"There is a reluctance of our authorities to confront institutions that wield power over people, like traditional leaders or the churches," said the ASPAF's Vaz.
Herbal remedies should be tested
Tomé Lopes Pereira, owner of a herbal medicine shop called Ervanario Ginseng, said he would not be selling Dorviro-Sida any time soon. "I don't sell local stuff because it has not gone through scientific analysis. It would be good for Valentim's medicine to be tested."
The small 30-year-old shop, lined with shelves and drawers that hold products from Brazil, Portugal and China, is set among the dilapidated pastel-coloured colonial buildings on one of the capital's busiest squares.
Customers stream in and out as the aromas of arnica, cinnamon, incense and assorted leaves and powders waft into the street. "The most difficult thing with herbal medicine is to establish the right dosage and counter-indications," Pereira pointed out.
Meanwhile, Valentim argued that his goal was to highlight São Tome's wealth of medicinal plants and traditional knowledge, and push the government to fund research.
Valentim has a point. The rich biological diversity on the tiny islands of São Tome and Principe includes more than 700 botanical species. Of these, 95 are endemic to São Tome and 37 to Principe. Others were brought from Latin America, the Mediterranean and Africa during 500 years of colonisation of the hitherto uninhabited islands, where Portuguese explorers landed in 1500.
Madureira has spent the last 14 years researching and cataloguing local medicinal plants, as part of an ethno-pharmacology project jointly developed by the University of Coimbra, in Portugal, the Ministry of Health of São Tome and other institutions. She has worked with 40 old and respected "stlijons" (traditional healers), first earning their trust, then identifying plants and their uses.
Photo: Mercedes Sayagues/PlusNews
|Dorviro-Sida, or "Put AIDS to sleep" in Portuguese, is the name of the new anti-AIDS herbal remedy
More than half the local flora is used in traditional medicine. "These healers are walking, living libraries of solid knowledge of local plants," she said. The project has noted more than 1,000 medicinal formulae, "some extremely complex".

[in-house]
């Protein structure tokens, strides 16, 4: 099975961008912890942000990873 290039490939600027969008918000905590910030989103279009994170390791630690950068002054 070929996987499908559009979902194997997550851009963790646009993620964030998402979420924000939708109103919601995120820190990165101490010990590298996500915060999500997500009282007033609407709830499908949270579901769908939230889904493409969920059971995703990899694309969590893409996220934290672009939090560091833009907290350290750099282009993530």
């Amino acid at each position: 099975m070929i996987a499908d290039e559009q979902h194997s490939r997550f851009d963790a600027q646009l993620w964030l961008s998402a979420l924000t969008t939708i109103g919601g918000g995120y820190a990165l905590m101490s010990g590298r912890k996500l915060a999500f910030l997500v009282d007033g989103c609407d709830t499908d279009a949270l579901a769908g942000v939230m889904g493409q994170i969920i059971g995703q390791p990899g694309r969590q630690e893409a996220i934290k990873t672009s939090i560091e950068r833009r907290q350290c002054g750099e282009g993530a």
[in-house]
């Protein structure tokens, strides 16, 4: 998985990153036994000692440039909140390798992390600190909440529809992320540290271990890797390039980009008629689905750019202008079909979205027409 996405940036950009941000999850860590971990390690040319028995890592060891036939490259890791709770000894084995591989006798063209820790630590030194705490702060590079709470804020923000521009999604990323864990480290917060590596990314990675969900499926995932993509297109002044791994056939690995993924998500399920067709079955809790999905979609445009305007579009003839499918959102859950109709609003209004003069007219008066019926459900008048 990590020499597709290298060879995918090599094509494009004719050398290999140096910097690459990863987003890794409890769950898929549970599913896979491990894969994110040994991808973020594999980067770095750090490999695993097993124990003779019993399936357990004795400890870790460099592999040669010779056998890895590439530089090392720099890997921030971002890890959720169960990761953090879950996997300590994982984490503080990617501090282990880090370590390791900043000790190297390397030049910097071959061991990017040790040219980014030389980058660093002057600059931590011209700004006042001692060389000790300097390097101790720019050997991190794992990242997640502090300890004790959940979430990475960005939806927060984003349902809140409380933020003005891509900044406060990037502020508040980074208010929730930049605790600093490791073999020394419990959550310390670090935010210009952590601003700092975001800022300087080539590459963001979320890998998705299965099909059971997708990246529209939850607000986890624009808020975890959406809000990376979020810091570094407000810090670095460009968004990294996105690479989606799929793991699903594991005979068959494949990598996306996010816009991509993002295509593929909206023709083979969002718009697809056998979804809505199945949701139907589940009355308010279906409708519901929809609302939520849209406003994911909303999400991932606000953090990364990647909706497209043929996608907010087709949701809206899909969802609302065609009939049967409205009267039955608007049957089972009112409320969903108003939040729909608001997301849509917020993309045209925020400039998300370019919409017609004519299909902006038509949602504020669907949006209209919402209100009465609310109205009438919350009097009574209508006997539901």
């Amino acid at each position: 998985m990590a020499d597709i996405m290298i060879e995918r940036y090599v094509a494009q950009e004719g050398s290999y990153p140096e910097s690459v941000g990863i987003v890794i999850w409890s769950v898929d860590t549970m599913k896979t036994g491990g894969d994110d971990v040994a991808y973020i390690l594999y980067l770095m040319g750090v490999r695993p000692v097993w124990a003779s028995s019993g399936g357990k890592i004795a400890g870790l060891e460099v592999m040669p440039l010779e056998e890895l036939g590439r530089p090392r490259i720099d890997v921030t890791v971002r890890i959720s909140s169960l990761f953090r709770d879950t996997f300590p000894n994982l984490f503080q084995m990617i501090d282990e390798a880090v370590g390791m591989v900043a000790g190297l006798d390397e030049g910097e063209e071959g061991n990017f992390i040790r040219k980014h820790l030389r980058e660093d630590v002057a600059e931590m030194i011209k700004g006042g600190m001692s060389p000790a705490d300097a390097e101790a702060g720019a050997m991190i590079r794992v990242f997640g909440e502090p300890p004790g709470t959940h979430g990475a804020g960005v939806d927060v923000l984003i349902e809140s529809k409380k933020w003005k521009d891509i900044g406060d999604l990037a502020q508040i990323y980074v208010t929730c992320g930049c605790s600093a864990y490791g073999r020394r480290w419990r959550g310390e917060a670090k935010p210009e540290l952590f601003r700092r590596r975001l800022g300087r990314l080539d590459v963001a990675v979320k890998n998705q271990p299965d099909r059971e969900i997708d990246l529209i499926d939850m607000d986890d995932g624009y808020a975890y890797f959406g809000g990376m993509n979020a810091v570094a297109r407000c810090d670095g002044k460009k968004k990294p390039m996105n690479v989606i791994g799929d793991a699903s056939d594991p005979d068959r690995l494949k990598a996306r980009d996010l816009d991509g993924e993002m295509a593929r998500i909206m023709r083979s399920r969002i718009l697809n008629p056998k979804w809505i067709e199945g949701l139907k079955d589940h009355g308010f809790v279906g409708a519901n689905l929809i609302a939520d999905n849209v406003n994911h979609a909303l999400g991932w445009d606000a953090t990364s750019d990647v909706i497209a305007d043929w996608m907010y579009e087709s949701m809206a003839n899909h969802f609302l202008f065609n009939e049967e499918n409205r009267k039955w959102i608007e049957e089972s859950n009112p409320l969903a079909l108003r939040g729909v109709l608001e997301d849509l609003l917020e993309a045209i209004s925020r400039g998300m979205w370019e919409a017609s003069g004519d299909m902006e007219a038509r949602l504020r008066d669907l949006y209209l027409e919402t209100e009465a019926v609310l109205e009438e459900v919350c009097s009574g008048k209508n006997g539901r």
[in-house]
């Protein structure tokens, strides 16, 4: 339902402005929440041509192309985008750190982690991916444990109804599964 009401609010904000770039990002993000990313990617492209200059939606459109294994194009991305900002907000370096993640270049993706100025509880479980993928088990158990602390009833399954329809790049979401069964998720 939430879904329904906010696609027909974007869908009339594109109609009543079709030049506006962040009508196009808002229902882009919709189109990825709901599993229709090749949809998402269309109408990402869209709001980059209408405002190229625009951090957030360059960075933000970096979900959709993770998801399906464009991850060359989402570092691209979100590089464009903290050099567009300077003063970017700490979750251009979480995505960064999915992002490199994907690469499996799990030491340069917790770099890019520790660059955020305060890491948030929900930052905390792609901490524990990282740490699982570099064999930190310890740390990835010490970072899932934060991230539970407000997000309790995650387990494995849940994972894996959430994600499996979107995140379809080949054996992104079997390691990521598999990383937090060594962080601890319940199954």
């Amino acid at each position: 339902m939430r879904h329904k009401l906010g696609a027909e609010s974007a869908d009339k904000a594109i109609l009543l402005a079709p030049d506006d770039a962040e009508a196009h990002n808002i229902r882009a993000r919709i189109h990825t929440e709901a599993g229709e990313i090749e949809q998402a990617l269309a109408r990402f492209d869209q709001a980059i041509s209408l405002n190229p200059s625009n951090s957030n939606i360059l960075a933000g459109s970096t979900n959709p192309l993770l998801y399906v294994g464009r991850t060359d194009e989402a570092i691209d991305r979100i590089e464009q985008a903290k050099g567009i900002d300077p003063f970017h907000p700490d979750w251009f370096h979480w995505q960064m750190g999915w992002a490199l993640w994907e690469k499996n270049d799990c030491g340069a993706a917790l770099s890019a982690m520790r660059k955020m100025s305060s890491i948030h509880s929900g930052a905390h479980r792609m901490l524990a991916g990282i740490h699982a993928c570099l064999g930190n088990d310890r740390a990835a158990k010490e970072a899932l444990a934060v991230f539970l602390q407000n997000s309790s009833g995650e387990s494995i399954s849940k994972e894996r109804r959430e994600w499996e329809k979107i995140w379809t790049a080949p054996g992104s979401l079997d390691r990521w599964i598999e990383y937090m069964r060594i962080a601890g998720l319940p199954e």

Valentim lives in a humble wooden home on the edge of a forest just outside São Tome. He began learning his trade from his mother and grandmother at the age of 13, but has worked as a carpenter, a hospital assistant, a musician and songwriter, in São Tome and Libreville, Gabon, where he spent 11 years.
In his consulting room two shelves hold books in Portuguese, English and French on plants, alternative medicine and nutrition. Some of Valentim´s 18 children drift in and out. His youthful-looking second wife, Fernanda, is also a traditional healer. A new batch of Dorviro-Sida is brewing, a process that takes seven days, plus one night of distillation.
The medicine is poured into old 500ml beer bottles, topped with a cork, sealed with wax, and labelled: "Dorviro-Sida, plant mixture, able to put the AIDS virus to sleep. Advice: Do not isolate yourself from the community. Face the disease naturally. Follow your doctor's advice. Use a condom during sex." A condom packet is tied to the bottle's neck.
The complete treatment requires a minimum of six bottles and a maximum of 18. Valentim advises patients to keep taking their ARVs, although one stopped last year because he felt healed.
There has been no HIV/AIDS training for traditional healers in São Tome. "Conventional doctors want nothing to do with us," said Valentim. But such training might be just the thing needed to put unfounded claims to sleep.